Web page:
Sam Elliott’s favourite movie! Jane Campion’s tale of repressed queerness and masculinity in 1920s Montana is one that was so hyped up, I was initially a bit let down on my first watch. However, it’s a movie that’s stuck in my brain long after I finished it, and one that likely rewards multiple viewings to get the most out of it.
Will it win? With twelve nominations, this film is the Oscar favourite to beat in multiple categories; my money’s on it for Best Picture and Best Director.
5. Summer of Soul (Or, When the Revolution Could Not Be Televised)
Nominated for Best Documentary Feature
I’m a huge fan of music documentaries and Summer of Soul is one of the best concert docs I’ve ever seen. The film showcases the Harlem Cultural Festival, a series of concerts set in the neighbourhood over the summer of 1969. Thought of as the “Black Woodstock,” the documentary mixes concert footage of legendary acts like Stevie Wonder, The 5th Dimension and Sly and the Family Stone with the history of these musicians, audience members and America at large. It all ends with a spine-chilling performance by none other than Nina Simone. Watch it!
Will it win? It’s really good, but it will likely lose to frontrunner Flee.
Nominated for Best Animated Feature
One of my favourite movies from last year, Luca is an animated film set in Italy about a little sea monster who transforms into a human to hang out with his BFFs Alberto and Giulia. It’s cute, it’s colourful and its metaphor for queerness will make you ugly cry.
Will it win? Sadly, this will likely lose to frontrunner Flee.
3. The Worst Person in the World
Nominated for Best International Feature and Best Original Screenplay
This movie is essentially a Sally Rooney novel but set in Norway instead of Ireland. The Worst Person in the World follows Julia, a 30-year-old woman, as she navigates her career, relationships and family. I loved how it was a coming-of-age story about someone slightly older; it definitely made it feel very fresh and modern.
Although it is a pretty straightforward story, there are some slightly surreal sequences that absolutely took my breath away. This is the kind of movie that ends and then you’re just quiet for ten minutes after. I really wish this had been nominated for more categories, but the Academy hates reading subtitles.
Will it win? It should, although it will only likely win in one category. My bet’s on Best Original Screenplay.
Nominated for Best Actress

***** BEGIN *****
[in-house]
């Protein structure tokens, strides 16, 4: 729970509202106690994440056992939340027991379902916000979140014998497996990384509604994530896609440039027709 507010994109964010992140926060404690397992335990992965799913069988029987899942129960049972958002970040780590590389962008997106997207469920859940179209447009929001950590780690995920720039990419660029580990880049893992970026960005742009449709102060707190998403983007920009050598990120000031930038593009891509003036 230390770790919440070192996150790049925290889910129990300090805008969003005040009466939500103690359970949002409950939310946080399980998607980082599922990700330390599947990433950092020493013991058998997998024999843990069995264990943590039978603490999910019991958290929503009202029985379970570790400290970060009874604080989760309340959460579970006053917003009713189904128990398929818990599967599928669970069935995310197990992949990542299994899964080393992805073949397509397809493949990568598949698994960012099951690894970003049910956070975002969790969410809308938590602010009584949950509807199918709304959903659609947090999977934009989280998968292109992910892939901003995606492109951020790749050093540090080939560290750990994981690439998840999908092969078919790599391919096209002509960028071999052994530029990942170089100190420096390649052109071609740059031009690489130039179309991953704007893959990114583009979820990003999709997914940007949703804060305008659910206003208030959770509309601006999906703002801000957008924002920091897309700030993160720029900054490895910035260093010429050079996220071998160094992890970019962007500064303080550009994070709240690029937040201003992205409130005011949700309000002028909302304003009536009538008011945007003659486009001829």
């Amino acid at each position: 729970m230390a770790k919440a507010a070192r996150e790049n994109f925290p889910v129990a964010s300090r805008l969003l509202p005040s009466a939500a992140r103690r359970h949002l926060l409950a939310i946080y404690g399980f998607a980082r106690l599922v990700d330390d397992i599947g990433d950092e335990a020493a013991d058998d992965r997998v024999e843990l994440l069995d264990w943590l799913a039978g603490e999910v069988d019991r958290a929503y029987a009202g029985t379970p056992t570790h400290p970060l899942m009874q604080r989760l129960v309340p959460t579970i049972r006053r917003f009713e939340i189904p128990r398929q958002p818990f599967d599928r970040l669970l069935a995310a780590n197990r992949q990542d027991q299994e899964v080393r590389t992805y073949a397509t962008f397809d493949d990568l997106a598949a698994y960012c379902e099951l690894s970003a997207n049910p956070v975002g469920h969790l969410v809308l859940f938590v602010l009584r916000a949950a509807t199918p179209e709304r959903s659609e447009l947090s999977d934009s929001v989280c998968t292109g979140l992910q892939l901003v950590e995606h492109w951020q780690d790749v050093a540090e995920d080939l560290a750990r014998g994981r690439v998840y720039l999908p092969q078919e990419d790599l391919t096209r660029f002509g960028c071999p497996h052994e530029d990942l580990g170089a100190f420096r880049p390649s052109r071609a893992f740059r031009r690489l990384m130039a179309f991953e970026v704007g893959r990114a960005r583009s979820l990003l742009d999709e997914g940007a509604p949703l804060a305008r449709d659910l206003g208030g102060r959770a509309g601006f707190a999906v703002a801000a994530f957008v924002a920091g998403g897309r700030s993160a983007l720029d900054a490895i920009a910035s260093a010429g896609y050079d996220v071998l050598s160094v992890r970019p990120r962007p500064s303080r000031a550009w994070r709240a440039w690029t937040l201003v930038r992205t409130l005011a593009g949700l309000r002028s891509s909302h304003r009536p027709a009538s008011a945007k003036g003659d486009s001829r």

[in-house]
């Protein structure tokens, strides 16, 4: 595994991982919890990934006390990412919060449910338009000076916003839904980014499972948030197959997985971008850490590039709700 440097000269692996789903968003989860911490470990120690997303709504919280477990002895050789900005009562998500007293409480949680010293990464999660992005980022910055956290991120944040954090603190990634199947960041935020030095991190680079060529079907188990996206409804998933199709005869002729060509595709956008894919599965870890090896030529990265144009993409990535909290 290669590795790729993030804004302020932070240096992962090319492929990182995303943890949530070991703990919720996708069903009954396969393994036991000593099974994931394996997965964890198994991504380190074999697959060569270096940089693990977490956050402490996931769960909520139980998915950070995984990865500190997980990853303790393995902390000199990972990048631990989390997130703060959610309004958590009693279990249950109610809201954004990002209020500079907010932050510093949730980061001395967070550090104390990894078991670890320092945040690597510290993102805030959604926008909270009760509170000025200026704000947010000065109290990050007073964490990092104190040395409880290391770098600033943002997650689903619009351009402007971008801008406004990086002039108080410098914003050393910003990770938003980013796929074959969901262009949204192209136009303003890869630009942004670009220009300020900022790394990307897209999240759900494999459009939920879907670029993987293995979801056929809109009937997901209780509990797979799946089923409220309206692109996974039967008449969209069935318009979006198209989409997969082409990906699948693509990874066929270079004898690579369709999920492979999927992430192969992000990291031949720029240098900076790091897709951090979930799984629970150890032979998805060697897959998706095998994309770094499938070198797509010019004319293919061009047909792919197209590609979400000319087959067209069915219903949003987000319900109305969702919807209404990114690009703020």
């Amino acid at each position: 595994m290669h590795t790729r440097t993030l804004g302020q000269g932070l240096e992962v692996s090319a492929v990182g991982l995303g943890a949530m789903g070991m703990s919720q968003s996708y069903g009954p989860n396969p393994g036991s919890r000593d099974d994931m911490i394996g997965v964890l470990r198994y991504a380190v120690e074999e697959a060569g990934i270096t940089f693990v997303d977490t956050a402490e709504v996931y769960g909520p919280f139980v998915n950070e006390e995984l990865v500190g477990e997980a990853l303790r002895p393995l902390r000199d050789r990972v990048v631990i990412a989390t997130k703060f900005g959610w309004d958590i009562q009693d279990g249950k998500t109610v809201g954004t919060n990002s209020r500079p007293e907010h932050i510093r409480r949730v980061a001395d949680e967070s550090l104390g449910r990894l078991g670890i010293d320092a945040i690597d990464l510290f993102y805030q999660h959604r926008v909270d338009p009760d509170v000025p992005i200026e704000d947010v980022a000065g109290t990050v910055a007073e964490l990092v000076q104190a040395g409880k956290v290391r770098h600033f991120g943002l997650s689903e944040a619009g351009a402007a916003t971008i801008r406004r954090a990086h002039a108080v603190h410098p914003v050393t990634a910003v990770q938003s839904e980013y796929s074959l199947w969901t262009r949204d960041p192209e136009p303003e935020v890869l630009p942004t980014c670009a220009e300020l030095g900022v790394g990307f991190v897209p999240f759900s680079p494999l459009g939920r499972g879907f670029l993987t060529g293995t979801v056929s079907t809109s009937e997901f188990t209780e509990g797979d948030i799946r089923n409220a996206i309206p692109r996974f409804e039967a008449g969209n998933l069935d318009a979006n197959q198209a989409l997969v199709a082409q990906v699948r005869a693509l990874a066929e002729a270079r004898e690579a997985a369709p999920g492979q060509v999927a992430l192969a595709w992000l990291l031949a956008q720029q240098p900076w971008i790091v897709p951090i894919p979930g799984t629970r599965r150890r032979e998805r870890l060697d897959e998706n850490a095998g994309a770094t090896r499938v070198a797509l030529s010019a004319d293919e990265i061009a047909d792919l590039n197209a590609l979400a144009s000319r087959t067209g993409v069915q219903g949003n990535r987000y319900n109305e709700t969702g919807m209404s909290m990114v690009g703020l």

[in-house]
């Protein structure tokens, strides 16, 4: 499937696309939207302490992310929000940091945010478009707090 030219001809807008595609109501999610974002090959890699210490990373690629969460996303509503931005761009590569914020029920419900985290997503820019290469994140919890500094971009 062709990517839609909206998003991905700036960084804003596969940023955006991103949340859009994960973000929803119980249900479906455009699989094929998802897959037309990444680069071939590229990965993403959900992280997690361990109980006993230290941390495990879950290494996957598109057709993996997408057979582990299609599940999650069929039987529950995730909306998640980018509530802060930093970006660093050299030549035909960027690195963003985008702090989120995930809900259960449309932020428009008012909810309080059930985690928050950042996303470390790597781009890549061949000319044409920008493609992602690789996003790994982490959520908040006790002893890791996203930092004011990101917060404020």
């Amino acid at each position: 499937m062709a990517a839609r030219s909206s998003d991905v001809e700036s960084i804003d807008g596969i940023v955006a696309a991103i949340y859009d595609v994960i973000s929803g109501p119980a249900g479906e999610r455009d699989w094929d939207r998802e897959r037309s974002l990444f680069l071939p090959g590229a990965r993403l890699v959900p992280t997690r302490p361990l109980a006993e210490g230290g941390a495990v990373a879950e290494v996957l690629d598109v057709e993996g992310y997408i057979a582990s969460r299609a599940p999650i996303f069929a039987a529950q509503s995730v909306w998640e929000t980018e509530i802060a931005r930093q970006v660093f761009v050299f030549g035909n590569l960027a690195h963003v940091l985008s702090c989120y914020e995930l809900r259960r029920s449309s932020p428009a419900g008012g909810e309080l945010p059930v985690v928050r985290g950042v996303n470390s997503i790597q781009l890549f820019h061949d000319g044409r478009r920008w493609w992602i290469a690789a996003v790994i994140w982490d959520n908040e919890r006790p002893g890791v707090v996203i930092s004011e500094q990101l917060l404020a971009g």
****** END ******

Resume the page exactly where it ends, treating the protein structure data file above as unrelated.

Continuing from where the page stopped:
Set over three days in Christmas 1991, this movie follows Princess Diana as she slowly descends into greater and greater mental turmoil, a feeling that anyone who has spent time with their extended family over the holidays will relate to. Spencer is a slow, odd and beautiful film that’s not for everyone, but was DEFINITELY for me.
I know the Academy is biased, but I can’t believe this wasn’t nominated for more categories. It could have easily been for Best Cinematography, Best Picture, Best Director, Best Costume Design and Best Original Score.
Will it win? Kristen Stewart gives her best performance EVER as the People’s Princess. If she doesn’t win for Best Actress I am going to [redacted].
Nominated for Best Picture, Best Production Design, Best Cinematography, Best Visual Effects, Best Makeup and Hairstyling, Best Film Editing, Best Adapted Screenplay, Best Original Score, Best Sound, Best Costume Design
The best movie theatre experiences are those where pretty quickly, you realize you are watching a fucking masterpiece. This was my experience with Dune. I’m not normally into sci-fi, but Villeneuve’s version of the future as dark, horrific and brutal really struck a chord with me.
Everyone acted their hearts out: Timothée Chalamet, Oscar Isaac, Rebecca Ferguson and even Zendaya, who pretty much only appears in dream sequences for a grand total of ten minutes. It’s excellently paced and easy to follow the lore, even for those who haven’t read the book. And the SCORE! Dune fucking rules in every single way.
Will it win? Objectively, Dune should win for Best Production Design, Best Film Editing, Best Original Score and Best Sound. I want it to win Best Picture, but it probably won’t. But the fact that Villeneuve wasn’t nominated for Best Director?! The Oscars are DUMB!